BusinessBusiness RecoveryLehmans halts Premier League court battle

Lehmans halts Premier League court battle

The taxman has postponed its day in court against the Premier League to await judgment in a separate insolvency case

HMRC AND THE FOOTBALL ASSOCIATION Premier League’s (FAPL) court battle over insolvency rules has been postponed in order to await the decision in a separate insolvency hearing involving Lehman Brothers Special Financing.

Both the taxman and FAPL were expected to put forward their arguments over the controversial football creditors rule to the High Court yesterday, with a trial date expected to be set shortly after.

HMRC is battling to have the football creditor rule overturned as it believes the rule – which prioritises the payment of players, managers and clubs in the event of a club entering administration – is “unlawful”.

A spokesman for HMRC said: “The hearing originally expected this week has been adjourned by agreement of the parties pending the decision of the Supreme Court in the case of Lehman Brothers Special Financing Inc -v- Belmont Park Investments PTY Ltd and others, and to enable the parties to consider whether there is anything in that decision which affects their position.”

HMRC is basing its FAPL court battle on two legal arguments. It believes the Lehman Brothers action will touch on one of the arguments against the Football Association, and is awaiting judgment before continuing.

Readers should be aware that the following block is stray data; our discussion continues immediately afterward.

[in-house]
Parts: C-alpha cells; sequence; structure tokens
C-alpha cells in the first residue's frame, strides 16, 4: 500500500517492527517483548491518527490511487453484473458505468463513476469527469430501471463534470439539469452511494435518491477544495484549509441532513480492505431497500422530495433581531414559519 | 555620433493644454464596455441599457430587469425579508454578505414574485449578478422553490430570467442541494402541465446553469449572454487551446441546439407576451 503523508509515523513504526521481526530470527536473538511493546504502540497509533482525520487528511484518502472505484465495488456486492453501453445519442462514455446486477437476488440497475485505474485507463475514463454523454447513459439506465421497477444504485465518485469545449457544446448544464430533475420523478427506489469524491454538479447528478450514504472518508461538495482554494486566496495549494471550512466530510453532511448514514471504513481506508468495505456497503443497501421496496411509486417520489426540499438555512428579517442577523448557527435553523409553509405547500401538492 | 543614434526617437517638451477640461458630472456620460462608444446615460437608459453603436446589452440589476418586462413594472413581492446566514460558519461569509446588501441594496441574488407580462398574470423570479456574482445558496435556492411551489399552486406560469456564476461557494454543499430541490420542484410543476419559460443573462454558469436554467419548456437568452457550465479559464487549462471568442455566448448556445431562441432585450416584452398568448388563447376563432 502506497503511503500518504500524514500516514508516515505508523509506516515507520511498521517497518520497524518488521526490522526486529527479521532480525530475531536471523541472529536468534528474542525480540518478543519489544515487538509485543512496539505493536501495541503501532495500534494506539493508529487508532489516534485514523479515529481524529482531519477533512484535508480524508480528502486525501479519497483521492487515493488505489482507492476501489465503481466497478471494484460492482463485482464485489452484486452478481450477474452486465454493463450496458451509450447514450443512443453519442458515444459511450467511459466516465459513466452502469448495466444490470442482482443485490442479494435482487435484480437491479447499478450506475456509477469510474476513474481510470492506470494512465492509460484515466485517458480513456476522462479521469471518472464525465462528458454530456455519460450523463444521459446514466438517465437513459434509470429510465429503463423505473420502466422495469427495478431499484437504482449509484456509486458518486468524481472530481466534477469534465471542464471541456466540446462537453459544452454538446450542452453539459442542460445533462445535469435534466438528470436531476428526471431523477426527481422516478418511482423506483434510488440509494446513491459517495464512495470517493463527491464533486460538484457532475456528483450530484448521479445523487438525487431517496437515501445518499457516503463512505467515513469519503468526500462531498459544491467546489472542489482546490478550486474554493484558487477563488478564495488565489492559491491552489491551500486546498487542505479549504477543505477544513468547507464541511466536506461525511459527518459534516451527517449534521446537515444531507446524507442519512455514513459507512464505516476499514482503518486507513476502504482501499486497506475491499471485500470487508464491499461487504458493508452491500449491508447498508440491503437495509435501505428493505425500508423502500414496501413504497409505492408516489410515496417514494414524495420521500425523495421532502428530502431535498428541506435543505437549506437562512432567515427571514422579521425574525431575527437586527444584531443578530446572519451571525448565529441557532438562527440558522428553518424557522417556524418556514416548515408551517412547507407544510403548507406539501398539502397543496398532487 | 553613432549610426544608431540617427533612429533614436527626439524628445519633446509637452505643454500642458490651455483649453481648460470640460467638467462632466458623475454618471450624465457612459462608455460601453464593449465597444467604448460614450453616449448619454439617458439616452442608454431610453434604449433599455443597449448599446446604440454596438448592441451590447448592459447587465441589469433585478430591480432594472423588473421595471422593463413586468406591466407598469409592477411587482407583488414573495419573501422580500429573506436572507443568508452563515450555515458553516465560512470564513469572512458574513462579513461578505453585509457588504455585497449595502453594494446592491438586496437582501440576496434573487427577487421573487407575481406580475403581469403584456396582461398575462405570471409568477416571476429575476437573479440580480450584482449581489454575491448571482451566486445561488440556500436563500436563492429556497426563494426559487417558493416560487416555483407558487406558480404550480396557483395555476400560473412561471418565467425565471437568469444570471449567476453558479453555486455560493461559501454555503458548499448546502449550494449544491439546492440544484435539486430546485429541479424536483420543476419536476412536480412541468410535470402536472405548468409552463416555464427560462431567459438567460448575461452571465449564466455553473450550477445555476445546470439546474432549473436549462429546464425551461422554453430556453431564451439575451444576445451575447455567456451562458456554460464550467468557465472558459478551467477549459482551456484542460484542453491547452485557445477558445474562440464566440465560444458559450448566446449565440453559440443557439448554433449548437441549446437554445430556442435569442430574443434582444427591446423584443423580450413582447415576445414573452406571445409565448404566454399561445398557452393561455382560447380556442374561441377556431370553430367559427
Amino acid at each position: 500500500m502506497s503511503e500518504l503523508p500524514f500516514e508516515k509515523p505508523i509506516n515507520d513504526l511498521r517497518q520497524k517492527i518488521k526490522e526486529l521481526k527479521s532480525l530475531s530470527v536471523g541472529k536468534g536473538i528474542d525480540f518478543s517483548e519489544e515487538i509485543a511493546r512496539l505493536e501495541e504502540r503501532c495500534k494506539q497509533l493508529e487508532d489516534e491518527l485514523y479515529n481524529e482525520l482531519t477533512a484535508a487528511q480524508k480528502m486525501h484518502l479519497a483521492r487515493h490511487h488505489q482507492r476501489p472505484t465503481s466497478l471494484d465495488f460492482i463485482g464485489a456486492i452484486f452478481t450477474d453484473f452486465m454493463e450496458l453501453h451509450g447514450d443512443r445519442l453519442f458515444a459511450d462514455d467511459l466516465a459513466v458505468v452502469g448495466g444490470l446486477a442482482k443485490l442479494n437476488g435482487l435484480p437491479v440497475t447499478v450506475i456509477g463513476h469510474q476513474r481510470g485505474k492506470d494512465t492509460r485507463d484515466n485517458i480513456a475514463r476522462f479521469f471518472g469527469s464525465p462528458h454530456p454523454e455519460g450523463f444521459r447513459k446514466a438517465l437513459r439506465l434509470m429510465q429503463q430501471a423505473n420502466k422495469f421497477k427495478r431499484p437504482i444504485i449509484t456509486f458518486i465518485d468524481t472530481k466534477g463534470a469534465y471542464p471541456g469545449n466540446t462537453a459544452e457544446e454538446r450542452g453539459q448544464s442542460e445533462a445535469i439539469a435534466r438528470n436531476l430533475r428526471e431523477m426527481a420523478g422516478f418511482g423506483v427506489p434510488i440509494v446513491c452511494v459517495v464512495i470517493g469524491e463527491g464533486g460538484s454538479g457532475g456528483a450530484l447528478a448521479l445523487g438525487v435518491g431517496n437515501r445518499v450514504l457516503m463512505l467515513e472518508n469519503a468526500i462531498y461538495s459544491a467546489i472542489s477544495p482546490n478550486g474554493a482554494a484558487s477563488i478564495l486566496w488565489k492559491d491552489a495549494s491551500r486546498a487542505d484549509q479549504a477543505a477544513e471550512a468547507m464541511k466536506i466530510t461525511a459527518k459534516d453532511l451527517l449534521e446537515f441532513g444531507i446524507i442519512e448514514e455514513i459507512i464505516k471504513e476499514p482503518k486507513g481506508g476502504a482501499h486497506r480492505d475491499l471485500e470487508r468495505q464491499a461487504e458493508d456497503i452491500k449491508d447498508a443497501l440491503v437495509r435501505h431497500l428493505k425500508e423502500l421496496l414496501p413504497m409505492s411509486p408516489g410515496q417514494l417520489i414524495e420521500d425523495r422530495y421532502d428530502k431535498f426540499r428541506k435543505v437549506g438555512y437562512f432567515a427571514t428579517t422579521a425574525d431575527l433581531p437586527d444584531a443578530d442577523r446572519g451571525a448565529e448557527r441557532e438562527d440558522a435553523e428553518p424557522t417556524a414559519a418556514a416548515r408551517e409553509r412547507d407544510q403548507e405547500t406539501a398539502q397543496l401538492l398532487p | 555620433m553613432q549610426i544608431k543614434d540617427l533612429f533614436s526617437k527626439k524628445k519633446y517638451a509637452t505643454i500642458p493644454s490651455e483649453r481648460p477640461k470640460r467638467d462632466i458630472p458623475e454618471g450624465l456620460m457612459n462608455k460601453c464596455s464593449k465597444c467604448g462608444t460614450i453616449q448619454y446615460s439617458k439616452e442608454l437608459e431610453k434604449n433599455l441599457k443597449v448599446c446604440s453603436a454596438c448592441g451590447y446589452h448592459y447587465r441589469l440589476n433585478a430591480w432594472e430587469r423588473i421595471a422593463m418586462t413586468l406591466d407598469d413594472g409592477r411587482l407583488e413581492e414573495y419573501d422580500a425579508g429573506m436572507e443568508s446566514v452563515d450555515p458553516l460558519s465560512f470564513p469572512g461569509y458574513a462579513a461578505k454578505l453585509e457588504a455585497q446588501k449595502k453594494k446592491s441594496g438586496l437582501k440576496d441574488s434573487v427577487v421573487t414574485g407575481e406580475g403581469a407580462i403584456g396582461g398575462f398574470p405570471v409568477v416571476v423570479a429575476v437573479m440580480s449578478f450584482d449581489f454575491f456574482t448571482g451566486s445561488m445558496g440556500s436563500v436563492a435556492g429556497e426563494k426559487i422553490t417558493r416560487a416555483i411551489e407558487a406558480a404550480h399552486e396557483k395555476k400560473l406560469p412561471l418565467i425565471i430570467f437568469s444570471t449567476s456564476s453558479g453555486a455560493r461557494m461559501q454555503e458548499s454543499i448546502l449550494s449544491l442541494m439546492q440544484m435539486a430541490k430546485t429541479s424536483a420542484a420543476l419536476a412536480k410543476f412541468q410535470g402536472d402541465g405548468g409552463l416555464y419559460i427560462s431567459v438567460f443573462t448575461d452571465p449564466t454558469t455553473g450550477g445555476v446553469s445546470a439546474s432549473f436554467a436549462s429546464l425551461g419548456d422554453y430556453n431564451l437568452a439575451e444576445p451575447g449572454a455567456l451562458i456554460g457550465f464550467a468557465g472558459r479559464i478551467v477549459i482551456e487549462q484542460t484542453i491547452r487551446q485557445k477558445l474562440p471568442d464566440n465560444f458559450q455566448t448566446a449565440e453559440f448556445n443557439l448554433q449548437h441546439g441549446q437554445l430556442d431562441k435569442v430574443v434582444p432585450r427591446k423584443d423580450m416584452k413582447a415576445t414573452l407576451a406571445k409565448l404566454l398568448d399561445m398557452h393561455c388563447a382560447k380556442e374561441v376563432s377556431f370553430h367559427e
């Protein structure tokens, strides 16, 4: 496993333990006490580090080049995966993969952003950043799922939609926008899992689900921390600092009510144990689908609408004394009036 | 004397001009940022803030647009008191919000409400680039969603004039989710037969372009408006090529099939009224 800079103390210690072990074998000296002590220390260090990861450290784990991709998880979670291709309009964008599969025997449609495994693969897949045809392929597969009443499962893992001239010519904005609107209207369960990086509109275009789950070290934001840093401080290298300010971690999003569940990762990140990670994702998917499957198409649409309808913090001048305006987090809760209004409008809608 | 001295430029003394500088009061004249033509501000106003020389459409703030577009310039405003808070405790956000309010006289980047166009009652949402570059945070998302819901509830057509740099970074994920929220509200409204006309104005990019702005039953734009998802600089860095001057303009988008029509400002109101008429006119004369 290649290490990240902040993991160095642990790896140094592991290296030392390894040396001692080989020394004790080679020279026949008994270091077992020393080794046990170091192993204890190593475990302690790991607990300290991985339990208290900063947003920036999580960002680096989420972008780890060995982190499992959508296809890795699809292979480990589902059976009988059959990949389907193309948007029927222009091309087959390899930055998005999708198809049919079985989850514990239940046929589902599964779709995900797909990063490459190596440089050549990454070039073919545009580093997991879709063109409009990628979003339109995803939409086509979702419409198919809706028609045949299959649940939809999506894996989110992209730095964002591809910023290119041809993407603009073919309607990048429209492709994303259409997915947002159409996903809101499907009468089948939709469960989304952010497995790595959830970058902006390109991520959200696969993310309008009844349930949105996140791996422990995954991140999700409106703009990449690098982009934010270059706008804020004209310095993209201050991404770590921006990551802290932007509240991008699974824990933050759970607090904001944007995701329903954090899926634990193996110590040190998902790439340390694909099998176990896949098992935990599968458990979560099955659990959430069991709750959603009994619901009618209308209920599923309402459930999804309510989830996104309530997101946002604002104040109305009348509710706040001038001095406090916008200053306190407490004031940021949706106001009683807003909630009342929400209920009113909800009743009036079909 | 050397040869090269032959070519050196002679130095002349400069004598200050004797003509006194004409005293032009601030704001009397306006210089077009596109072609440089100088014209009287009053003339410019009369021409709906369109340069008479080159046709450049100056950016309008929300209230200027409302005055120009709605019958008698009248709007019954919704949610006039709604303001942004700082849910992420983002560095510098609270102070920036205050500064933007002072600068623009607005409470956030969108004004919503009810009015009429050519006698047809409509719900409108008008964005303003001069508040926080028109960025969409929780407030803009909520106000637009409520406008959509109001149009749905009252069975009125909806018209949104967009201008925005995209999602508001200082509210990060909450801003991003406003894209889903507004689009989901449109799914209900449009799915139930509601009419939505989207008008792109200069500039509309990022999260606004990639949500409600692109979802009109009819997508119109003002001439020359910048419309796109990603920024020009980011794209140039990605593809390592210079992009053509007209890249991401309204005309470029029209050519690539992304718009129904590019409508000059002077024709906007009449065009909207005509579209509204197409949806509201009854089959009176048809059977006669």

The taxman’s case is based on both the pari passu rule which means creditors should be treated equally and without preference as they are in other insolvency cases; and the second is based on restrictive practices which force football clubs in the FAPL to abide by its insolvency rules – which HMRC deem unlawful.

The taxman filed papers to the Royal Courts of Justice on 18 May labelling the football creditors rule as “unlawful” because it believes the rule is outside the laws of insolvency.

One example that angered HMRC was in the Portsmouth FC administration, where the taxman is likely to be paid just one-fifth of an estimated £37m it is owed.

 

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